Don't blame me for your pregnancy: Part I

Guest columnistJuly 30, 2014 

It happened to me again, just last week. At a business gathering, a business leader good friend of mine that I have not seen for a couple months approached me. She has always exhibited the beautiful body shape of a model. This time was different. I easily realized that there was a change in her physique, especially in the middle part of her body. She was constantly caressing her rounded belly with her palm. I kept looking the other way. She tried hard to attract my attention to her belly without success. I started a conversation about the business office we were visiting. She seemed not interested. She was still gently massaging her stomach.

“I have been eating a lot recently,” she finally stated. “Oh well. Me too, especially these days.” I responded with an awkward smile and without looking at her belly. I resisted so hard the temptation of asking what kind of food she had been eating. I did not want to make a comment about her pregnancy. I got in trouble once before due to comments on pregnancy. The “P” word finally came out. “I mean I am pregnant. I am expecting a baby.” OK, now I got it.

There were other people around us. I loudly double checked that she did not mean that I was the author of her pregnancy. Fortunately, she confirmed loudly in front of witnesses that it was not me who caused her pregnancy. I finally was in peace. I then shared with her and the people around us how I almost took a lady to court the first year I lived in Kansas City, because she told me she was expecting.

I was teaching French immersion at an elementary school in Kansas City. Early one morning, my colleague and friend from across the hall stopped by my room for the regular morning greetings.

“Emmanuel, guess what!” She started the conversation. My English at the time being a lot poorer than it is today, I did not quite understand what “expecting” meant. I then asked, “Expecting what?” With great excitement, my colleague announced, “A baby. My first child. I am pregnant.” I was furious to hear that news. I shouted out loudly, “why are you telling me about your pregnancy for? I didn’t do it!”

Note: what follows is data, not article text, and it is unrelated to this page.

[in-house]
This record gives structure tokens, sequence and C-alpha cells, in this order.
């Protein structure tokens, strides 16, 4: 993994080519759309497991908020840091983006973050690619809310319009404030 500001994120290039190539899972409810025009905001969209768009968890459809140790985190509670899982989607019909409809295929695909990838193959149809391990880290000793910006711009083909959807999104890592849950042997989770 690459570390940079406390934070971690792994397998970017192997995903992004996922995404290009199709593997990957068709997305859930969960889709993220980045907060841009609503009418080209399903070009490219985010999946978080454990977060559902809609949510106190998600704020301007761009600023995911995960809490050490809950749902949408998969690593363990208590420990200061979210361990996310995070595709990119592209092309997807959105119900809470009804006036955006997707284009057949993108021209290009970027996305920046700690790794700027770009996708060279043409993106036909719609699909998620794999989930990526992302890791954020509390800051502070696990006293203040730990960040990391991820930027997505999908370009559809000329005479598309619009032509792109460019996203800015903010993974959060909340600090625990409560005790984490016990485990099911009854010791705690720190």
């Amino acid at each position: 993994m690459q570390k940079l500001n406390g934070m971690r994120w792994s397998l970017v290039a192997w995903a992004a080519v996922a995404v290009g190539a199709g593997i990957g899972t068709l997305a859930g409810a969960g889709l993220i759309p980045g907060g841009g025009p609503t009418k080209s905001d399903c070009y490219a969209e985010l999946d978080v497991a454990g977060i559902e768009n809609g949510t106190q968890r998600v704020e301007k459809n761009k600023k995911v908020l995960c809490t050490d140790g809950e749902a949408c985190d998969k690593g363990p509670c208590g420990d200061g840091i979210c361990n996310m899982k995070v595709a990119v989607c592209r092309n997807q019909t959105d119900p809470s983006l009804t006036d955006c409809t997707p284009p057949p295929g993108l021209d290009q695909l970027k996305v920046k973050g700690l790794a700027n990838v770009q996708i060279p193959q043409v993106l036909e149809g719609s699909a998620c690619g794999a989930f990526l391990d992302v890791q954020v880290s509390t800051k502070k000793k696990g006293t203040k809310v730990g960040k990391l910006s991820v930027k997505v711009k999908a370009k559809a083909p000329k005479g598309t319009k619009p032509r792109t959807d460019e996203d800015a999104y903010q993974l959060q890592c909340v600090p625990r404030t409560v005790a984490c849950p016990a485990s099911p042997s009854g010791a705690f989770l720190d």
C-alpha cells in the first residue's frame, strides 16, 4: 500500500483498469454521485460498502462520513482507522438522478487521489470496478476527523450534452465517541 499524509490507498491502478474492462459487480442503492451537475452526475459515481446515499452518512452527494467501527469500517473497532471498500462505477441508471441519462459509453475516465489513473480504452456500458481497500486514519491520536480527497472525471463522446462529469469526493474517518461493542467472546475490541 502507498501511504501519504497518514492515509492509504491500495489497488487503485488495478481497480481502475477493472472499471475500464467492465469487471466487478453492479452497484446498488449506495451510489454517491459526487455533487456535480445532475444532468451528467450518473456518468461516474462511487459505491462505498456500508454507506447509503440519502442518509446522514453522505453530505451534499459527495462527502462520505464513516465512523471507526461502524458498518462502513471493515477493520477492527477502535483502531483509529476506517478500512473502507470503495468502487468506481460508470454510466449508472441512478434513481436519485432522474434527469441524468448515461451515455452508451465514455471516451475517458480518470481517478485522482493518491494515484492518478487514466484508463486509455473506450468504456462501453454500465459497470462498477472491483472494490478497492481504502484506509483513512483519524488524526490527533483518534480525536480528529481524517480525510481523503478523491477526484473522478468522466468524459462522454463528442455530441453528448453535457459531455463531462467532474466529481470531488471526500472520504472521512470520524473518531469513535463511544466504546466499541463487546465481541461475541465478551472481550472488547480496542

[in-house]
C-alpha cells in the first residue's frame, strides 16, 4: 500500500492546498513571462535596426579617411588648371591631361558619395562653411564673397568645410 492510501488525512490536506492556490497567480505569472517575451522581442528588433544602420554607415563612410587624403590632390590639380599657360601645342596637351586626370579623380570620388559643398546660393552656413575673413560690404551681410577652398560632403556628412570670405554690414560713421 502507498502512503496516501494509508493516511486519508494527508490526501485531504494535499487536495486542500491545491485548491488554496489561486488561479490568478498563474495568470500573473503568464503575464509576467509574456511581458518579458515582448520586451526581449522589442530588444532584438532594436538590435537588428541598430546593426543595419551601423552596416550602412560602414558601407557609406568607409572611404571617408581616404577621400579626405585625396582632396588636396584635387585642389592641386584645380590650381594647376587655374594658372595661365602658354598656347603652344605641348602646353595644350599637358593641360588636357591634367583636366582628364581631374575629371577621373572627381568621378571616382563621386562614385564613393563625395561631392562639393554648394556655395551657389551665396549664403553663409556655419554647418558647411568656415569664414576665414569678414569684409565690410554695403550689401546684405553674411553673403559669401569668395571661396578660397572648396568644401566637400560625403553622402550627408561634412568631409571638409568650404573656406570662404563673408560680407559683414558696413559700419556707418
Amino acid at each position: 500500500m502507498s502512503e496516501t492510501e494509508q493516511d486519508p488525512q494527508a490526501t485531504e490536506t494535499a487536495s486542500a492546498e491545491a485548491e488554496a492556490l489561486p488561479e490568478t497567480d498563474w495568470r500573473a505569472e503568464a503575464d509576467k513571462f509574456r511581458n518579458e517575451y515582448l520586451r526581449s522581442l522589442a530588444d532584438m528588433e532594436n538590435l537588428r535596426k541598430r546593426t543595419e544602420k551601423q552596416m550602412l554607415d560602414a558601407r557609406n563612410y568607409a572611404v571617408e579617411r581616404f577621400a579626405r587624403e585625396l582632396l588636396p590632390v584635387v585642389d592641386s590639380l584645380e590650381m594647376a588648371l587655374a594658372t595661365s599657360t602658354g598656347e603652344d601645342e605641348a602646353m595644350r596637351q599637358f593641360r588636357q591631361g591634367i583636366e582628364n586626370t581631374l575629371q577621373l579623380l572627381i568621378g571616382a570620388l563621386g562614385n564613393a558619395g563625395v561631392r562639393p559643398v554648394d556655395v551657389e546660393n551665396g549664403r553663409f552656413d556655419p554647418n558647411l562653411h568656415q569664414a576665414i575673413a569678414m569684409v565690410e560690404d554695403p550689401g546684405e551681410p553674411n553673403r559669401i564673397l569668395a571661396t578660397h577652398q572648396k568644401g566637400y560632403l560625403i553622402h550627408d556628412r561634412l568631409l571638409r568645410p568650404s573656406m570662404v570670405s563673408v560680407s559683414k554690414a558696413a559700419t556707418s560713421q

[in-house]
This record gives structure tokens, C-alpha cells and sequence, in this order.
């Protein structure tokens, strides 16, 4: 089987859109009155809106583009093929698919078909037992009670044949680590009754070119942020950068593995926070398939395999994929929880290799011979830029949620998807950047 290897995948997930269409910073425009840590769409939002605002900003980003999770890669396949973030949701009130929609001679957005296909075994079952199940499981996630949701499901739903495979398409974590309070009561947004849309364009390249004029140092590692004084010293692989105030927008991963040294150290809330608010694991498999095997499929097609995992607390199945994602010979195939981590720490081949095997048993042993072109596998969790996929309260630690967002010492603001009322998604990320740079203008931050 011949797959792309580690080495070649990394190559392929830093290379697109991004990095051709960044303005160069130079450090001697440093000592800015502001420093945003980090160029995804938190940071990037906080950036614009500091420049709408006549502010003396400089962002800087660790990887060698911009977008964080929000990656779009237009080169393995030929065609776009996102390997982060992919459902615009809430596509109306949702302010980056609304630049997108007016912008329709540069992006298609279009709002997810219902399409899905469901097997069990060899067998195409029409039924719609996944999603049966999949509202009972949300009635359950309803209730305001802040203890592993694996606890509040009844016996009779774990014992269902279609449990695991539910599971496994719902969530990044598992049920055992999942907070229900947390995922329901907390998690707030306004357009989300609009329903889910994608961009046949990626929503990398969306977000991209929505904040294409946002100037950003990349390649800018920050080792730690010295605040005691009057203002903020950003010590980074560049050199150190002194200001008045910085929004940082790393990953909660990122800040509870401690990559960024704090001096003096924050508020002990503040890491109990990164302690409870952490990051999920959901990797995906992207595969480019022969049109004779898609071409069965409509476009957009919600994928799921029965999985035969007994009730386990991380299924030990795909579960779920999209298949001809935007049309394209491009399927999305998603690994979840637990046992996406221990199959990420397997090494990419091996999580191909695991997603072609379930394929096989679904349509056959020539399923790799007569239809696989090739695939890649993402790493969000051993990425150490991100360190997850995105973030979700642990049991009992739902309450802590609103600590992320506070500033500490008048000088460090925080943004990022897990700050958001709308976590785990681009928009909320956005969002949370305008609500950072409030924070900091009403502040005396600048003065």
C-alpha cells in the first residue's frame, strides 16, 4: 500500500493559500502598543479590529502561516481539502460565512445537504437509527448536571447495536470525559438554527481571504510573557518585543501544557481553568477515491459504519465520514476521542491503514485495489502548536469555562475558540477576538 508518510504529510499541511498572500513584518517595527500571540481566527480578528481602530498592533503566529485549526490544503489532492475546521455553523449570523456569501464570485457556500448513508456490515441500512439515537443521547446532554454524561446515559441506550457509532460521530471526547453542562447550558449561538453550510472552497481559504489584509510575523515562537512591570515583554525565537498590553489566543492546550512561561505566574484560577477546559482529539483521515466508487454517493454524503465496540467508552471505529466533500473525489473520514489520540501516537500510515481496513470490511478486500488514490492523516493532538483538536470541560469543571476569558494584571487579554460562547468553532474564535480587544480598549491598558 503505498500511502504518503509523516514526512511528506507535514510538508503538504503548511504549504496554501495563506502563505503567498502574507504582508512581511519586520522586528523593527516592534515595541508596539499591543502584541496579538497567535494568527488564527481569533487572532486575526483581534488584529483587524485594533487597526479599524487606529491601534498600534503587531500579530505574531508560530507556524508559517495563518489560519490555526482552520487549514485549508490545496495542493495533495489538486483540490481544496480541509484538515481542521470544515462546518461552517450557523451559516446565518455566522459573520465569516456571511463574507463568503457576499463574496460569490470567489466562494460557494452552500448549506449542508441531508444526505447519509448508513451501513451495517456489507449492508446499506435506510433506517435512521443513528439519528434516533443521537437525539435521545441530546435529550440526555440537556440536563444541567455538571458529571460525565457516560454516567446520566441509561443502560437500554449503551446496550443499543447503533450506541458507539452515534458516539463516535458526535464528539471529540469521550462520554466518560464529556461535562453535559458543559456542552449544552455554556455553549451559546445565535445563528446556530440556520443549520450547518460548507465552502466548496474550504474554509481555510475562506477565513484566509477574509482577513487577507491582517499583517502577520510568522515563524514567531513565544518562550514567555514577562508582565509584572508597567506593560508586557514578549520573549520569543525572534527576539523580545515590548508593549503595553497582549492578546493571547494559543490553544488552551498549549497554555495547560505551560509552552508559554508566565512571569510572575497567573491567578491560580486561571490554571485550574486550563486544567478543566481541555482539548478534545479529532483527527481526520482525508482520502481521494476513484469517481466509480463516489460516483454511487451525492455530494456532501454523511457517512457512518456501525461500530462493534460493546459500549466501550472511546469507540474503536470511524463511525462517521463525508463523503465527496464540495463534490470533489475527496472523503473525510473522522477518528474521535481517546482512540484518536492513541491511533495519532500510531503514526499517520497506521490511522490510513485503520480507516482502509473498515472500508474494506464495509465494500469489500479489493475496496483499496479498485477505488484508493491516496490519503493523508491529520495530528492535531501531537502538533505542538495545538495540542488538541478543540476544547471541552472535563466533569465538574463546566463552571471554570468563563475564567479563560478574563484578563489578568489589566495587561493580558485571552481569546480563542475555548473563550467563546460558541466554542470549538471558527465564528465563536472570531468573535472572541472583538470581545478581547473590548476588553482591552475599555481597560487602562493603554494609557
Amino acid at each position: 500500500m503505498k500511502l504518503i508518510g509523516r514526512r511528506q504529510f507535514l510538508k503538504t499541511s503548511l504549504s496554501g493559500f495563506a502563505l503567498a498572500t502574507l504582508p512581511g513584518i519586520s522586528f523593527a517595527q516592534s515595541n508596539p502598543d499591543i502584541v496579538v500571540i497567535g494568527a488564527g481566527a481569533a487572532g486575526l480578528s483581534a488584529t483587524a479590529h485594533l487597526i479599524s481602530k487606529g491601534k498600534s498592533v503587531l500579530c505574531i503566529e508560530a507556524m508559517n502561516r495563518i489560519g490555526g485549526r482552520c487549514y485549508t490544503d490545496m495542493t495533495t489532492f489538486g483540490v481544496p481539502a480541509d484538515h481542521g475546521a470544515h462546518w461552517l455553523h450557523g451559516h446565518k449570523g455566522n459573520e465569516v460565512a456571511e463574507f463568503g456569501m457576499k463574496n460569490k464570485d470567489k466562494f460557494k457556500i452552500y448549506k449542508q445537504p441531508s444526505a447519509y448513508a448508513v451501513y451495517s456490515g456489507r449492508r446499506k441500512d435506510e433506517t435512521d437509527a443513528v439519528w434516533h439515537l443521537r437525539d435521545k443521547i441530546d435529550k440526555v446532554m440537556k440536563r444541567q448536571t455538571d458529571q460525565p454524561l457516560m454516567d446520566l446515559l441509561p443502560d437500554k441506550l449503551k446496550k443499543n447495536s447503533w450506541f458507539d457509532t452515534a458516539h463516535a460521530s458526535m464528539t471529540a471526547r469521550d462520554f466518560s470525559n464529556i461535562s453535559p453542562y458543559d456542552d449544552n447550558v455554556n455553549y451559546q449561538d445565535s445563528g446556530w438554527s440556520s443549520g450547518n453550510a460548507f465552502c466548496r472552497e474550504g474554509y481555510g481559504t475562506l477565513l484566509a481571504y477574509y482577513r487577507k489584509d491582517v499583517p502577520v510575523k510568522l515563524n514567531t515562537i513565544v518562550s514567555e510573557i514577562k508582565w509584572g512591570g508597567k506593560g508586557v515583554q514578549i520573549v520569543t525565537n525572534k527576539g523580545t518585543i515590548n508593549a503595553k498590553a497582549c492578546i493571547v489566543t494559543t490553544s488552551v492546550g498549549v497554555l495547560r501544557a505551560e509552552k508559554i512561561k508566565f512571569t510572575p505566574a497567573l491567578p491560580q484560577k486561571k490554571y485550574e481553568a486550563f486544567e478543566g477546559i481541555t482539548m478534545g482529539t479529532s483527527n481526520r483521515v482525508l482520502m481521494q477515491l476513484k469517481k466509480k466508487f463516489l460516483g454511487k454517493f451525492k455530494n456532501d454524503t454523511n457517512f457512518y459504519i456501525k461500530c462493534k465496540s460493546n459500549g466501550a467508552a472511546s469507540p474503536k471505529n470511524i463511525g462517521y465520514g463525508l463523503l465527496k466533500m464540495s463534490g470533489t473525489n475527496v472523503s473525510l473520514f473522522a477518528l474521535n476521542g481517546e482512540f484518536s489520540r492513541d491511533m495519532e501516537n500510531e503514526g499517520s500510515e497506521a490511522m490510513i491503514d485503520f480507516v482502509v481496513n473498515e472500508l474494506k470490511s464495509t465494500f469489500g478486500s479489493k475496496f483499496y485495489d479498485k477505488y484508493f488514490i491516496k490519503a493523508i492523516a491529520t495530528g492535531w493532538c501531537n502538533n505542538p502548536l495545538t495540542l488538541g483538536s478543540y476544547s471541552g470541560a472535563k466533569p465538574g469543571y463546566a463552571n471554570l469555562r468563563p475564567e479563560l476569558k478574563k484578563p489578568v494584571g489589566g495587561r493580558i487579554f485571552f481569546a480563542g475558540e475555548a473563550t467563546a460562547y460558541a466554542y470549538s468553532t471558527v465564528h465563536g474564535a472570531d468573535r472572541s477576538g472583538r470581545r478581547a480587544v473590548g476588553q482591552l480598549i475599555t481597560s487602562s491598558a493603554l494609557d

Lisa looked at me with great surprise. Her excitement faded away in a second. She first remained speechless. Then she started to explain something that I did not care to listen to. Lisa walked out of my classroom while I was still screaming at her, claiming my innocence as loud as I could. I felt falsely accused of a fault that I did not commit. My first reaction was to rush to the school principal’s office to report the false accusation. I deeply believed that she was blaming me for her pregnancy.

After a short inquiry, the principal decided that it was not her responsibility to investigate “sexual harassment,” and recommended that I call the teachers’ union. I called the union and the attorney arrived that morning, took my statements first, then Lisa’s later that day. To make a long story short, I lost a friend forever. Lisa never forgave me, I did not forgive her.

My reaction to Lisa’s announcement was typical of someone who grew up in a different culture and was faced by the cultural norms of the new host community. Per the local cultural standards, her announcement was supposed to create some excitement leading to the expression of congratulations from my part. Rather it became a cultural bomb on my side. Why did I react the way I did? What cultural rationale justified this reaction of mine?

Part II of this column explains the cultural and legal reasons why I reacted so harshly to Lisa’s announcement.


Emmanuel Ngomsi, President of All World Languages and Cultures, Inc. He educates and coaches on issues of cultures and diversity. He can be reached at info@universalhighways.

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